As I have looked closer into Millicent – past her social life – I saw the “sick chick” I truly needed to discover. We have developed unhealthy habits like letting our government, societal views, and medical equipment weigh our attitudes down to a point that we lose ourselves within our illness. We have become so focused on body perfection that we see ourselves as one big mistake. It’s an easy trap to fall into – one that often leads to trauma, isolation, and paranoia. Studying Millicent’s attitude, illness, and fashion has brought together all kinds of oxymorons for what current day has labeled “sick” and especially the era Millicent was existing in. It is of no surprise that Millicent fell in love with traditional native and Pueblo life. As I have blogged before – “The idea of wholeness is paramount in understanding Native-American perception of disability. Unlike many cultures that shun people with disabilities, Native Americans honor and respect them. They believe that a person weak in body is often blessed by the Creator as being especially strong in mind and spirit. By reducing our emphasis on the physical, which promotes our view of separation from our fellow man and all that is, a greater sense of connection with the whole is created, the ultimate source of strength.” -Laurance Johnston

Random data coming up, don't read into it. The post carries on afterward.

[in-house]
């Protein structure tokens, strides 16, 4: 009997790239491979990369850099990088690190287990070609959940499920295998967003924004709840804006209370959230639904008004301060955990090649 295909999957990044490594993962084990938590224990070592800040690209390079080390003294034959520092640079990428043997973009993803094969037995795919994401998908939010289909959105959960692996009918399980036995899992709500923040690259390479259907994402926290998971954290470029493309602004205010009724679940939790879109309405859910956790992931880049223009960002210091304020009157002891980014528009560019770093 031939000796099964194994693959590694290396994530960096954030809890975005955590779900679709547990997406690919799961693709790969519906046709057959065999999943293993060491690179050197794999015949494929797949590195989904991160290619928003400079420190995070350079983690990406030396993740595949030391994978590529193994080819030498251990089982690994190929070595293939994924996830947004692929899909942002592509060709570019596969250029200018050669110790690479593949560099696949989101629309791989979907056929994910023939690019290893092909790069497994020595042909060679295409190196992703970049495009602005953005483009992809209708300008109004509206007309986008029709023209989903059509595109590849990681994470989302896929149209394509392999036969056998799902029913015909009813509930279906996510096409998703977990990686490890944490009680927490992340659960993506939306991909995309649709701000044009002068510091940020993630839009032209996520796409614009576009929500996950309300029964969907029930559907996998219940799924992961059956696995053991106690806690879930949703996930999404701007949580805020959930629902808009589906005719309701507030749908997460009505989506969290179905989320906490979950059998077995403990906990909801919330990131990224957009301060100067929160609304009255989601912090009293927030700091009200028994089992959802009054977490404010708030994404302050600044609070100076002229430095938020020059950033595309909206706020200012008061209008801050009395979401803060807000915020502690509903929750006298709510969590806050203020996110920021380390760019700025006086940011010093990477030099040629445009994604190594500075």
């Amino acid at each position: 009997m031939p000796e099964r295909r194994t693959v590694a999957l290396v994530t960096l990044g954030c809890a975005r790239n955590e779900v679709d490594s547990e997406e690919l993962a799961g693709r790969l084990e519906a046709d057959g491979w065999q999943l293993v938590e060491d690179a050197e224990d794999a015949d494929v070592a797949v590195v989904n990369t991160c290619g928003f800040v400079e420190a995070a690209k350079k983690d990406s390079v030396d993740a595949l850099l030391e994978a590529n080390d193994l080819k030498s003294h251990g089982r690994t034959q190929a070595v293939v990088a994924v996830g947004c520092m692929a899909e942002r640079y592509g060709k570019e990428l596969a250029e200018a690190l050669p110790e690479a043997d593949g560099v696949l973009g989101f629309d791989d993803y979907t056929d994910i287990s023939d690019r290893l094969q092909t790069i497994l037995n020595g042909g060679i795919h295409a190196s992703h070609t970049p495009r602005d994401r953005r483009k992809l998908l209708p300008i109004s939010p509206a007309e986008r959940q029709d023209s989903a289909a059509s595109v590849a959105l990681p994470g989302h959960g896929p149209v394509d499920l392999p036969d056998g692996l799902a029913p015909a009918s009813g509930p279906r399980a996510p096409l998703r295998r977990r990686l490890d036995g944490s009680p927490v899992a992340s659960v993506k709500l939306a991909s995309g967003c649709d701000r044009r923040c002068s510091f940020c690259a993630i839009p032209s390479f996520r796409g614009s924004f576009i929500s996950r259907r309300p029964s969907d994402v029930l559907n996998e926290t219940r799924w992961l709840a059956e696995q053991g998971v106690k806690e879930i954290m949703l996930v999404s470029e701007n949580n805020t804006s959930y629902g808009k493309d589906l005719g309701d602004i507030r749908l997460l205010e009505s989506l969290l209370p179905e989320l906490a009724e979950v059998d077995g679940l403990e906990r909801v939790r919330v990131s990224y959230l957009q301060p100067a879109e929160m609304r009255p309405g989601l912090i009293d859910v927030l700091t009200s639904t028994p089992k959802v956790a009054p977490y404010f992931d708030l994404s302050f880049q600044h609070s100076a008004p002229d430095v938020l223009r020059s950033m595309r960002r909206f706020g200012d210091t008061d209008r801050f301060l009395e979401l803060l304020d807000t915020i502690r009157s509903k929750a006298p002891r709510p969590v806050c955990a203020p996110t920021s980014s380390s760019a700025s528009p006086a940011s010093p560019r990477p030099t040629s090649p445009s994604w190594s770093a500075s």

Millicent was known for her quiet yet opinionated strength, and it didn’t take but a moment for people to notice her striking yet calming presence. She was known for truly living inside the body she had been given – she opened up early doors that anyone who is ill can in fact live their life while looking how they want, and feeling their best mentally despite what their bodies are choosing to do. Millicent coped with her enlarged and failing heart by taking her days slow (she was never ready to go until at least noon), appreciating daily beauty, creating jewelry that actually helped her paralysis in her right arm, and surrounding herself with culture and life even though her body was zapping her of it.